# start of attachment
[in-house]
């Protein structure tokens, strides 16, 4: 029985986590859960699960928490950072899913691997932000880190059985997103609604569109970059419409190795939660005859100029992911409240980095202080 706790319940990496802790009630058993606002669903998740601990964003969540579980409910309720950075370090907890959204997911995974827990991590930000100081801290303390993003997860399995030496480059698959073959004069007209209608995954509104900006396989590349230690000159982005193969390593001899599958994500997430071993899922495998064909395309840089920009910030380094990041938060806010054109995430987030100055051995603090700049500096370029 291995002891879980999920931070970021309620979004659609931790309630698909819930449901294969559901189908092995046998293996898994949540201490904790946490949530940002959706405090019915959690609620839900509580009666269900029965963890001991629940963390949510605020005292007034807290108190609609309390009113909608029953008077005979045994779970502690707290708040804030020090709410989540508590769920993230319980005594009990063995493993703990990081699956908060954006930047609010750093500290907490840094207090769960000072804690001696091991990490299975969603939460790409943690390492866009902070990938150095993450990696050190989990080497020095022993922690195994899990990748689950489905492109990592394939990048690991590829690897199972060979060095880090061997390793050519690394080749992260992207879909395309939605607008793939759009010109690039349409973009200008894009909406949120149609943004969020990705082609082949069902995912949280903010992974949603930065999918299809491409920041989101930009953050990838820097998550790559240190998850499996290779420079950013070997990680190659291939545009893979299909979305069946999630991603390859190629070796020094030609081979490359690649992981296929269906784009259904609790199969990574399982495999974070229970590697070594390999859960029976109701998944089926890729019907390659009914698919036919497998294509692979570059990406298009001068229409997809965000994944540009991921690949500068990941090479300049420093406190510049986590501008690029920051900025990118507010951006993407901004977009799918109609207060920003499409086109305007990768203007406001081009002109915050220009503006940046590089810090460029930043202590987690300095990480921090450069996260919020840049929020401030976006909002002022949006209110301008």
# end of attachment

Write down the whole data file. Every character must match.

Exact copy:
[in-house]
């Protein structure tokens, strides 16, 4: 029985986590859960699960928490950072899913691997932000880190059985997103609604569109970059419409190795939660005859100029992911409240980095202080 706790319940990496802790009630058993606002669903998740601990964003969540579980409910309720950075370090907890959204997911995974827990991590930000100081801290303390993003997860399995030496480059698959073959004069007209209608995954509104900006396989590349230690000159982005193969390593001899599958994500997430071993899922495998064909395309840089920009910030380094990041938060806010054109995430987030100055051995603090700049500096370029 291995002891879980999920931070970021309620979004659609931790309630698909819930449901294969559901189908092995046998293996898994949540201490904790946490949530940002959706405090019915959690609620839900509580009666269900029965963890001991629940963390949510605020005292007034807290108190609609309390009113909608029953008077005979045994779970502690707290708040804030020090709410989540508590769920993230319980005594009990063995493993703990990081699956908060954006930047609010750093500290907490840094207090769960000072804690001696091991990490299975969603939460790409943690390492866009902070990938150095993450990696050190989990080497020095022993922690195994899990990748689950489905492109990592394939990048690991590829690897199972060979060095880090061997390793050519690394080749992260992207879909395309939605607008793939759009010109690039349409973009200008894009909406949120149609943004969020990705082609082949069902995912949280903010992974949603930065999918299809491409920041989101930009953050990838820097998550790559240190998850499996290779420079950013070997990680190659291939545009893979299909979305069946999630991603390859190629070796020094030609081979490359690649992981296929269906784009259904609790199969990574399982495999974070229970590697070594390999859960029976109701998944089926890729019907390659009914698919036919497998294509692979570059990406298009001068229409997809965000994944540009991921690949500068990941090479300049420093406190510049986590501008690029920051900025990118507010951006993407901004977009799918109609207060920003499409086109305007990768203007406001081009002109915050220009503006940046590089810090460029930043202590987690300095990480921090450069996260919020840049929020401030976006909002002022949006209110301008």